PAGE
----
You are going to build a data science portfolio in order to showcase your skills. You will use it in order to attract potential employers, as well as something to speak about during the actual interview. You've read the article How To Choose A Data Science Project For Your Data Science Portfolio and have a few ideas of projects. The question now becomes, what do you do next... This article, will cover the basics of the bottom up approach - starting with the data.
Bottom Up versus Top Down
There are two ways to think about doing a data science portfolio project - bottom up and top down. Bottom up means that you start by thinking about the actual data set that is available. Top down means that you start by thinking about questions that you want answered. Both are equally valid, useful, and helpful to think about. Sometimes you'll find that a problem is more tractable with the top down approach and other times you'll find the that a problem is more tractable with a bottom up approach. Regardless of which initial approach you take, it's worth thinking about problems eventually with both approaches.
You start by looking at the data set and trying to come up with things to investigate. You might even call it resources-then-questions. You have a resource of data, and now you need to come up with questions. You may even think that this needs a good deal of creativity to come up with something useful. This is not the case. Once you have the data, there are only a few questions that you need to ask that will setup the project.
What a data scientist is and does
“Data Scientist” is an industry term – that is, it's a term being used by companies to hire people to do data science. One of the bootcamps (Insight) describes a "data scientist" as follows:
one job of a data scientist is asking the right questions on any given dataset (whether large or small)...After finding interesting questions, the data scientist must be able to answer them!
So a data scientist, in hyper-simple terms, is someone who works for a company that asks the right questions and then answers them.
A for profit business at all times is either trying to make more money or cut costs. So as a data scientist with any given data set, you should be able to answer those questions or at least come up with ideas for how to approach those questions given any data set. Further, the way that a company makes money is by solving someone else's problem - so basically, by helping them.
The two questions to ask of your data set are as follows:
These seem rather simple and some what crude questions. Going back a few paragraphs, why they matter is that they are being asked in the context of a for-profit business. The way a business makes money is by helping people do something they don't want to do themselves.
To continue to operate (unless the company is a VC-backed startup or Amazon), the company will constantly be striving to have positive profits. To have positive profits, a company will either have to make more money, have to cut costs, or do both. So by thinking of these two questions, you will have some good ideas of how to use the data set and what questions to ask of it.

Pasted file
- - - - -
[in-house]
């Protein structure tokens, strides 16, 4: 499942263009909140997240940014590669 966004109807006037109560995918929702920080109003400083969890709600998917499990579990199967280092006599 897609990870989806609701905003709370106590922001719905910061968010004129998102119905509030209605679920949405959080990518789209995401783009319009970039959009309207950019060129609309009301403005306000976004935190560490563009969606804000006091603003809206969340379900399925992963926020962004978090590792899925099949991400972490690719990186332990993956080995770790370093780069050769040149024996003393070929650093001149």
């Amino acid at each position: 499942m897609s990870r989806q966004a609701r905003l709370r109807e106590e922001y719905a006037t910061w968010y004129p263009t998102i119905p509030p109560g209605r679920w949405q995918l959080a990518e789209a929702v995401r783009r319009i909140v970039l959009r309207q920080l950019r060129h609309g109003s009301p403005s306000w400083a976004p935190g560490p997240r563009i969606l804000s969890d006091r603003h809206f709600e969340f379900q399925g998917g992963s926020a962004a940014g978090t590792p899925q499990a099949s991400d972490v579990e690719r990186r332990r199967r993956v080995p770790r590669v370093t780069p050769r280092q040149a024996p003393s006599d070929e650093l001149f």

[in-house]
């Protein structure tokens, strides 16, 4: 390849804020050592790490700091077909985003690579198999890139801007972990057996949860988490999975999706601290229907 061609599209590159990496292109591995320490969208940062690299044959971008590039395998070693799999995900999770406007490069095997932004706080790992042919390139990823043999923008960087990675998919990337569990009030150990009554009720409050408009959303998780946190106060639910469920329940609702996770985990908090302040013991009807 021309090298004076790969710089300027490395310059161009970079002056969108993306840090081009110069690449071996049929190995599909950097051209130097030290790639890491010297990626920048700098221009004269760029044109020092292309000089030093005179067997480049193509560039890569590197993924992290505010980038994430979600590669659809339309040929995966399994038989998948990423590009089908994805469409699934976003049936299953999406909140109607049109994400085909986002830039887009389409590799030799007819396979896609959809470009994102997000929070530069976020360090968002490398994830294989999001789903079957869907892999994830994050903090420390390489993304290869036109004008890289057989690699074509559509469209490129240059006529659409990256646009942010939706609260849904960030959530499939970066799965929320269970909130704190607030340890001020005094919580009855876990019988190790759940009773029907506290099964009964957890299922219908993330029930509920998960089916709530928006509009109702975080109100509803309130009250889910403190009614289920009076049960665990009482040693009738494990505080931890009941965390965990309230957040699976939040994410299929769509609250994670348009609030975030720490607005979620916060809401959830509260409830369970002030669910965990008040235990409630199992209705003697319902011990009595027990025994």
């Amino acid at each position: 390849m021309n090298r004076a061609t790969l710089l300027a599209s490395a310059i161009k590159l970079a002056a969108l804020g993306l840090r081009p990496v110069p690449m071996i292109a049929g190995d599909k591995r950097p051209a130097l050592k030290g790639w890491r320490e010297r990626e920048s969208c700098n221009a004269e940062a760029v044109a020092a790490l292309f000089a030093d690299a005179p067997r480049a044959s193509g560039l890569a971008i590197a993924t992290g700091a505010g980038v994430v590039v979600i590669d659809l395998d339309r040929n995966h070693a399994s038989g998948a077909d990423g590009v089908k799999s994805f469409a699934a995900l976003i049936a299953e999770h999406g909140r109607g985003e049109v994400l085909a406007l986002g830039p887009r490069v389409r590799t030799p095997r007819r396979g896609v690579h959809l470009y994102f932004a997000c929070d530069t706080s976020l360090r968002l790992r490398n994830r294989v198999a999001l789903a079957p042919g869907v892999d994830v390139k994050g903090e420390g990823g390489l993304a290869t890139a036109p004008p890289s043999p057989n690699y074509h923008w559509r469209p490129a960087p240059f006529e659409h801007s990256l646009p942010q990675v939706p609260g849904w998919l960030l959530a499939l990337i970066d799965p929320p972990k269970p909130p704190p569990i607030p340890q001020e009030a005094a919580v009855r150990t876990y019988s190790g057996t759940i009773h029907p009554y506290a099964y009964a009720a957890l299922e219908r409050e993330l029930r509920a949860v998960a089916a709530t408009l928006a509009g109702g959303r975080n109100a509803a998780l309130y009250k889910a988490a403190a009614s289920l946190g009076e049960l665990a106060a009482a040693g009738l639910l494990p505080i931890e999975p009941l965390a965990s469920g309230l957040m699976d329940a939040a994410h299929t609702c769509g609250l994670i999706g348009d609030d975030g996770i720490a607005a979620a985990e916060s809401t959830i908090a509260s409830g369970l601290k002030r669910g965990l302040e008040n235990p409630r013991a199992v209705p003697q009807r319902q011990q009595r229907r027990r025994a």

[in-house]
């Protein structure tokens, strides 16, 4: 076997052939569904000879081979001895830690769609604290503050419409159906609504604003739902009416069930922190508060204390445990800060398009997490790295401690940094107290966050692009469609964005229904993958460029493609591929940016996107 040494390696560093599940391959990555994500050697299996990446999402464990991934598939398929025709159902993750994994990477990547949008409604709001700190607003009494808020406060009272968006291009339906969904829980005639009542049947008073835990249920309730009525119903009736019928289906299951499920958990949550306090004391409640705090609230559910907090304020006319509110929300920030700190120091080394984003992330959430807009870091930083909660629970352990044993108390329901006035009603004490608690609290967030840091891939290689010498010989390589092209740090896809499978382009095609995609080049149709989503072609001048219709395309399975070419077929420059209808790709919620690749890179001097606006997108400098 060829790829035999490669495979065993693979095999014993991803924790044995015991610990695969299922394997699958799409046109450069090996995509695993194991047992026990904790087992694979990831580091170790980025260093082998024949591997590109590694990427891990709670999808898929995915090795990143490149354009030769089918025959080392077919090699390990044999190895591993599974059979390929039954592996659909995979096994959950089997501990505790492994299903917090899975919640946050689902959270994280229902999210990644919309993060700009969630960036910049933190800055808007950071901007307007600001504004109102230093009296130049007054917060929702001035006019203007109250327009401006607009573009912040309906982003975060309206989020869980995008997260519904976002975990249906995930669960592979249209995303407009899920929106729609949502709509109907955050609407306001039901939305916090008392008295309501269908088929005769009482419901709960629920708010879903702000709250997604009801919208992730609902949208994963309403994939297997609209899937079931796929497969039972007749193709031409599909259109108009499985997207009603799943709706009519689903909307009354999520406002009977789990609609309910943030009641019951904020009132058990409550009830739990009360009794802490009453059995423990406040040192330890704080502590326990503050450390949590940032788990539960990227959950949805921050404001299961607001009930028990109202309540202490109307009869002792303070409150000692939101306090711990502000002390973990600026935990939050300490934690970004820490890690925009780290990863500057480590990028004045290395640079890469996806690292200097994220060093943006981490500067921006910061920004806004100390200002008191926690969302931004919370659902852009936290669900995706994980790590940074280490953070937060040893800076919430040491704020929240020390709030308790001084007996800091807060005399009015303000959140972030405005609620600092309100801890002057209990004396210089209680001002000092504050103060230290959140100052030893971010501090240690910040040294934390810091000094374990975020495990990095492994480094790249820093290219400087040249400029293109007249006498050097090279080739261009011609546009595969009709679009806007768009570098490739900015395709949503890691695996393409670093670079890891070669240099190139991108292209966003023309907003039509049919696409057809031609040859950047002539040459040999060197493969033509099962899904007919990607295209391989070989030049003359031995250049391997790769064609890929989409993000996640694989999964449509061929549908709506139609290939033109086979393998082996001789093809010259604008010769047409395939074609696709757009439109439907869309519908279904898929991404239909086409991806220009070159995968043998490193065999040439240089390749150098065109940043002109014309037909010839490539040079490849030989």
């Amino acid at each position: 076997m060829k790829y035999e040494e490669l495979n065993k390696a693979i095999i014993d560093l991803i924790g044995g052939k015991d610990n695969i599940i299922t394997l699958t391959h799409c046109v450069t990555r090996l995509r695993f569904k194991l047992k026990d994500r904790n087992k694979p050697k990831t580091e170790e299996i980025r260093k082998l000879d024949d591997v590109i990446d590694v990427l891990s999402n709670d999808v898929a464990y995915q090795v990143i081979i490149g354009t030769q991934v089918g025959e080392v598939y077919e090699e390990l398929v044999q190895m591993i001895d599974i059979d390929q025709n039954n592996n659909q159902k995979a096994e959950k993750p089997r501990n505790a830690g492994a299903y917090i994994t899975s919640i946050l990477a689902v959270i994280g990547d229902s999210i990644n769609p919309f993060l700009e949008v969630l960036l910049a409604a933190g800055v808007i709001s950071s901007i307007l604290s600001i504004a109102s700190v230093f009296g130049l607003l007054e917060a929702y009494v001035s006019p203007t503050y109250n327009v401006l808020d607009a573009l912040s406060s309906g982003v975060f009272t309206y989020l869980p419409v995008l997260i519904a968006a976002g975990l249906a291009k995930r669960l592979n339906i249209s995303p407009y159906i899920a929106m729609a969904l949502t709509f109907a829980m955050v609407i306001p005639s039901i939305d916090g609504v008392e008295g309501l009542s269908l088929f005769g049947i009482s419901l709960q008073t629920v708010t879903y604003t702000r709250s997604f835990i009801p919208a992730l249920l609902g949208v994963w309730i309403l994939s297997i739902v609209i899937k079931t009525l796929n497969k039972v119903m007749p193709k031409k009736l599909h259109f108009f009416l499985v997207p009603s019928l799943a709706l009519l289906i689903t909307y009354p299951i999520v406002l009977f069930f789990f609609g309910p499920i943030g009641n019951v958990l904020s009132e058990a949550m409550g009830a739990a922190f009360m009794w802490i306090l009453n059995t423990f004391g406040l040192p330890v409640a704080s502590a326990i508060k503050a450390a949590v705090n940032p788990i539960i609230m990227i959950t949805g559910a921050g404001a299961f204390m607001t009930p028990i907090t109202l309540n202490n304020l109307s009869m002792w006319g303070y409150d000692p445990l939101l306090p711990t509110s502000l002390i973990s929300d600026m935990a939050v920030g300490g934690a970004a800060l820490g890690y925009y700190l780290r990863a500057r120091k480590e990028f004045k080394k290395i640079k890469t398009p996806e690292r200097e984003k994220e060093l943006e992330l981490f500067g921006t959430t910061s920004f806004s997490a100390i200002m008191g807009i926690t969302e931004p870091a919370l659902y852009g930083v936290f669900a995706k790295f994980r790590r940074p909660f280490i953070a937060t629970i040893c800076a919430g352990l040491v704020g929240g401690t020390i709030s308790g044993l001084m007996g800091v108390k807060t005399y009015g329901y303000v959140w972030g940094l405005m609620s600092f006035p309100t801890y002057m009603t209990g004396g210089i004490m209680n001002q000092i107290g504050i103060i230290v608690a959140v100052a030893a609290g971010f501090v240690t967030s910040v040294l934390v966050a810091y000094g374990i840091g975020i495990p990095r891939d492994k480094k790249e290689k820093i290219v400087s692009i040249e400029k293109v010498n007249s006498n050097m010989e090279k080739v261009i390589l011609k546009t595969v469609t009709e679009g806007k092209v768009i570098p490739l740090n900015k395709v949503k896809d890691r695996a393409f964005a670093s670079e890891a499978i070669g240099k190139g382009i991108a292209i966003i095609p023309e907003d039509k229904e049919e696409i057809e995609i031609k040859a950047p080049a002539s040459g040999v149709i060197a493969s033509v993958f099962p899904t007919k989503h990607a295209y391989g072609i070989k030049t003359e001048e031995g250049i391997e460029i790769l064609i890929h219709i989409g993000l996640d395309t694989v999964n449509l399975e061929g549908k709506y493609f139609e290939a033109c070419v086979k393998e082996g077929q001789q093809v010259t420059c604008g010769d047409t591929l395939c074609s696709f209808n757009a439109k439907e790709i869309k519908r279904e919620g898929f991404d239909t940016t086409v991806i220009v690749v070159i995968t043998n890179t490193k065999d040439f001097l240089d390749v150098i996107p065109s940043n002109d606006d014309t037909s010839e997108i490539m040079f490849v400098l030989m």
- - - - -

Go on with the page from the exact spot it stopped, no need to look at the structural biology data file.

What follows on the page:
Why this matters for a data science job
In a data science job, you will often find clients come forward with requests like "here's my data, what can we learn from it?". Regardless of what you eventually learn from it, or the recommendations, or insights that are achieved by working together, ultimately everyone in the company will be judged whether they help the company move forward towards it's stated goals (the industry it is in and what it is selling) as well as it's intrinsic goals (make more money while spending less money).
So it's great, because as you start getting into this mind-set when putting together data science portfolio in order to showcase your skills, this will help you hone in on what is important and what can be useful when looking at the data. Additionally, what you'll often find is that before you get to the modeling or heavy duty math, there will be problems with the data that are actually causing issues today. Maybe it's missing data, maybe it's erroneous data, maybe it's that it takes the data six days to download and you can decrease that to a couple of hours, or maybe it's something like making the data available to others in the company. Being able to describe possible issues that can come up with data are very valuable as what you'll find frequently in the real world is that data is incredibly messy and nothing like the squeaky clean data sets found online in contests on Kaggle or elsewhere.
The next step
To that end, to start developing practice with asking these two questions about data, go over to the datasets sub-reddit and pick one data set. Then ask yourself: How would you make someone money with it? and How would you save someone money with it?. This will be good practice for you.
Lastly, the next time you start working on a data science project for your portfolio, remember to ask whether it's worth using the bottom up approach by using the data.
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